Georgia’s abortion ban treats a fetus as a person. And now his tax code too.
The state Department of Revenue announced this week that “any unborn child with a detectable human heartbeat” can be declared dependent, offering a $3,000 tax exemption for each pregnancy within a household, months before the birth of the child. Georgian law bans most abortions after six weeks, which is usually when doctors can begin to detect heart activity in the fetus.
The announcement marks a new frontier in anti-abortion policymaking in a post-Roe America, where conservative lawmakers have gone beyond banning abortion and are now trying to expand rights and protections rights granted to the fetus under “fetal personality” laws. Georgia, Alabama, and Arizona have passed abortion bans that include language that broadly defines a fetus as a person.
Separately, nearly 40 states, including Texas and California, define a fetus as a person in homicide cases. For example, Scott Peterson in 2004 was convicted in California for killing his wife and unborn child. His wife, Laci Peterson, was eight months pregnant when she was killed.
Georgia’s abortion law goes further than any other provision relating to the personality of the fetus. Called the Living Infants Fairness and Equality, or LIFE, Act, it prohibits abortion after six weeks and explicitly recognizes the fetus as a person.
A federal judge struck down the legislation last summer, finding it violated a woman’s constitutional right to an abortion. The appeals court delayed its final decision, pending a ruling from the US Supreme Court.
More coverage of the Kansas abortion vote
After the Supreme Court overturned Roe v. Wade on June 24, a three-judge panel of the United States Court of Appeals for the 11th Circuit handed Georgia conservatives their long-awaited victory, allowing abortion restrictions to take effect.
In the July 20 appeals court ruling, Chief Justice William H. Pryor Jr. wrote that “a person of reasonable intelligence is capable of understanding that the ‘fundamental meaning [of]’ The provision is to expand the definition of person to include unborn human beings who are carried in their mother’s womb at any stage of development.
Governor Brian Kemp, who signed the law in 2019, celebrated the court’s decision.
“Georgia is a state that values and supports life at all stages — and the Georgia LIFE Act and this provision both reflect that commitment,” a spokesperson for Kemp said.
State Rep. Ed Setzler, the law’s Republican sponsor, said in a video leaked in 2019 that the ultimate goal of the law is to have the Supreme Court recognize the personality of a fetus.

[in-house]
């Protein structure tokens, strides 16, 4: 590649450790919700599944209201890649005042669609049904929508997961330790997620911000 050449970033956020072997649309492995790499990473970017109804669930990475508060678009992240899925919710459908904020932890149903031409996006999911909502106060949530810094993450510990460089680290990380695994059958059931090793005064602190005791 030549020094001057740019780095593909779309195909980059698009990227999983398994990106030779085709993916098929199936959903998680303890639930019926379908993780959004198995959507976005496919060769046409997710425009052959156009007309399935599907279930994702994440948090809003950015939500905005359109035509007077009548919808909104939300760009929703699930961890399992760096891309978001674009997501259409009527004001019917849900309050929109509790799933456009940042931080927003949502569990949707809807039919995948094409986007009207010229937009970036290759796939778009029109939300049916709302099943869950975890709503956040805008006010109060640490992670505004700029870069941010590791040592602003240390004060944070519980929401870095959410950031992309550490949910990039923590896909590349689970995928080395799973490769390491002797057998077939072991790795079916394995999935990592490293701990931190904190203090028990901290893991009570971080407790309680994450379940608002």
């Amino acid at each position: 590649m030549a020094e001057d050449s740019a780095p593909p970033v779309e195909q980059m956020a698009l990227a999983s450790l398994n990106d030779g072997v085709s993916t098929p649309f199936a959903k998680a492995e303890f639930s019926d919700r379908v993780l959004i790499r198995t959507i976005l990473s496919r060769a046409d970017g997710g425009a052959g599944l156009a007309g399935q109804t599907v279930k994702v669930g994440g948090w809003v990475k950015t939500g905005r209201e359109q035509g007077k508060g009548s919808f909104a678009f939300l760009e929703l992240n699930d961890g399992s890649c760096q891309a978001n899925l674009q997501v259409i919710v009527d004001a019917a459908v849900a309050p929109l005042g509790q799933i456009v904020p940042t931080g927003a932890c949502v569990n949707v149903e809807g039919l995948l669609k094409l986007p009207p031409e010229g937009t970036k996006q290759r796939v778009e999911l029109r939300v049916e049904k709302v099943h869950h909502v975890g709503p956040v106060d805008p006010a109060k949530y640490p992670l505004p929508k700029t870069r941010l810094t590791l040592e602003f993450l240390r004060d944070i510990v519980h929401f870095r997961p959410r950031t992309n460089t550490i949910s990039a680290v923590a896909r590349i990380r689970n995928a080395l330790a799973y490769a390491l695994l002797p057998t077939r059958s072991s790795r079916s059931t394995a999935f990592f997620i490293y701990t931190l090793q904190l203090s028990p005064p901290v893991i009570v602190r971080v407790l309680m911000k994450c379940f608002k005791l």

“It’s about establishing the personality of the unborn child, in the tax code, for child support, in our censuses, in all of our code, so that we can lay the groundwork that no another state in the country for the past 46 years has ever done, which is to establish the personality of this child, and we’re going to take that to the highest court in the land,” Mr. Setzler said in the video.
Mr. Setzler did not respond to requests for comment.
Georgia’s efforts to recognize a fetus as a person could lay the groundwork for other conservative states, which have yet to clarify the meaning and effects of such an approach, legal experts said.
“The anti-abortion movement has always been a personality movement, there just wasn’t a consensus on what it actually meant,” said Mary Ziegler, a law professor at the University of California, Davis, who has written several books on abortion and the law. .
Prior to Roe’s disappearance, conservatives were united around the single goal of restricting access to abortion. But Ms Ziegler says the anti-abortion movement is struggling to find consensus on what fetal personality means in a post-Roe legal landscape.
“No one has really figured out how to impose personality beyond just ‘you can’t abort,'” she said. “Georgia is starting to address this, but they’ve only really looked at a handful of situations. How do you apply this in HOV lanes? Do you give a fetus their own lawyer? There’s so many questions left open.
Last month, pregnant Texas woman ticketed for driving alone in HOV lane argued that her fetus counted as a person under the state’s abortion ban. Texas’ abortion ban does not include the personality of the fetus, unlike its criminal code.
Georgia’s abortion law also allows the mother to collect alimony to cover the cost of “direct and pregnancy-related medical expenses” before the child is born.
Democrats said the law could also expose women who experience miscarriages to unknown consequences.
“So what happens when you claim your fetus as a dependent and you miscarry later in the pregnancy, you’re being investigated for both tax evasion and illegal abortion?” tweeted Lauren Groh-Wargo, the campaign manager for Democratic Georgia gubernatorial candidate Stacey Abrams.
Monday’s announcement says taxpayers claiming the new deduction may be asked to provide medical records or pregnancy documentation. The Department of Revenue did not say if and how families who lose a pregnancy could protect themselves against allegations of fraud.
Specific instructions on how to claim a fetus on a tax return are expected later this year.